IMD data showed that between June 1 and July 28, Delhi received an average rainfall of 314.8mm, as opposed to the normal mark of 241.6mm for this period.
While North and North West districts have been lucky in terms of rainfall, North East, which is barely a few kilometres away, is parched and the only deficient district. Both North and North West districts are in the “large excess” category with 72% and 75% surplus rainfall, respectively. North East district has only received 125.2mm of rainfall so far from June 1 onwards compared with the normal mark of 273mm, making it deficit by 54%.
Central district has recorded the most rainfall (435.3mm) during this period, followed by North at 380.7mm. Rainfall is classified as deficit when it is more than -19% and large deficit or large deficient when it is more than -59%. If rainfall is between -19% and 19%, it is classified as normal and between 20% and 59% as “excess”.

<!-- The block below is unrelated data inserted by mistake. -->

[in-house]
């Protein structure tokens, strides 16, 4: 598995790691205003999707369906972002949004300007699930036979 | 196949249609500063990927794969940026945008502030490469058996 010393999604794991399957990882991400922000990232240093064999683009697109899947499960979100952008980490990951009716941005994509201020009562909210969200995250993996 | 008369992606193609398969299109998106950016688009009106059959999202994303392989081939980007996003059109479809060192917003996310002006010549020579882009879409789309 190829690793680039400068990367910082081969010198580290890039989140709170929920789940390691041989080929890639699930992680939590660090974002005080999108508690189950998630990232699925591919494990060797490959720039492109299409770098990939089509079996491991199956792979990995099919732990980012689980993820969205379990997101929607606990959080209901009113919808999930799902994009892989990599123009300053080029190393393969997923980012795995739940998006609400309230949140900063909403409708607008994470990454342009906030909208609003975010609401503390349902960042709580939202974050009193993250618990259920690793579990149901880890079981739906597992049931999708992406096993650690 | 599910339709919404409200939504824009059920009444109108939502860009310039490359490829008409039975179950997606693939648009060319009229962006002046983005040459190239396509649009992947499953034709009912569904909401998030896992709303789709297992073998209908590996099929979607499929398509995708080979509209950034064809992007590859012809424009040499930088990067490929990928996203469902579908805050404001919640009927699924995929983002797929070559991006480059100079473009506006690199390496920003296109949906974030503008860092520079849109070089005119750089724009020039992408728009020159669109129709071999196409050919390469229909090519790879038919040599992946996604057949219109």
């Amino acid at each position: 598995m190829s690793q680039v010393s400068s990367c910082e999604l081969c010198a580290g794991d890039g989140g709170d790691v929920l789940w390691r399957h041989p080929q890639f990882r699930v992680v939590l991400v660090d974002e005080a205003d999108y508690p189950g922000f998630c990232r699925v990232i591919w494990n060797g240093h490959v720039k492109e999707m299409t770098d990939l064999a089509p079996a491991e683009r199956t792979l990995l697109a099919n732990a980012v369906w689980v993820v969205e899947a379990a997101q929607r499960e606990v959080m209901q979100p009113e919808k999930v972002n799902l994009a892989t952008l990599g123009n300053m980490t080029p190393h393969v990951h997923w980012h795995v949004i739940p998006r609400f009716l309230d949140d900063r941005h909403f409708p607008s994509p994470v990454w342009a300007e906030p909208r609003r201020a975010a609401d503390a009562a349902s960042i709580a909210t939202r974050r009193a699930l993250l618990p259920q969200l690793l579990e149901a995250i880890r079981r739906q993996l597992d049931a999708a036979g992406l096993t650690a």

South and East districts are verging on the “deficient” category with a deficit of 13% and 10%, respectively. A Met official said the distribution of rainfall, even over a small region such as Delhi, could vary significantly depending on the monsoon trough and cloud formation. “If there is a movement of rain clouds, there may be a passing shower and only some parts of Delhi will receive rain. Distribution is more even if clouds are directly over the city and rain occurs over a period of time,” added the official.
The onset of monsoon was declared on July 13 this year, making it the slowest since 2002. The normal date is June 27. Last year, the monsoon hit Delhi two days early, on June 25. Met officials said the overall forecast for monsoon was expected to be in the “normal” range, with long-term data showing rainfall becoming more evenly distributed by September.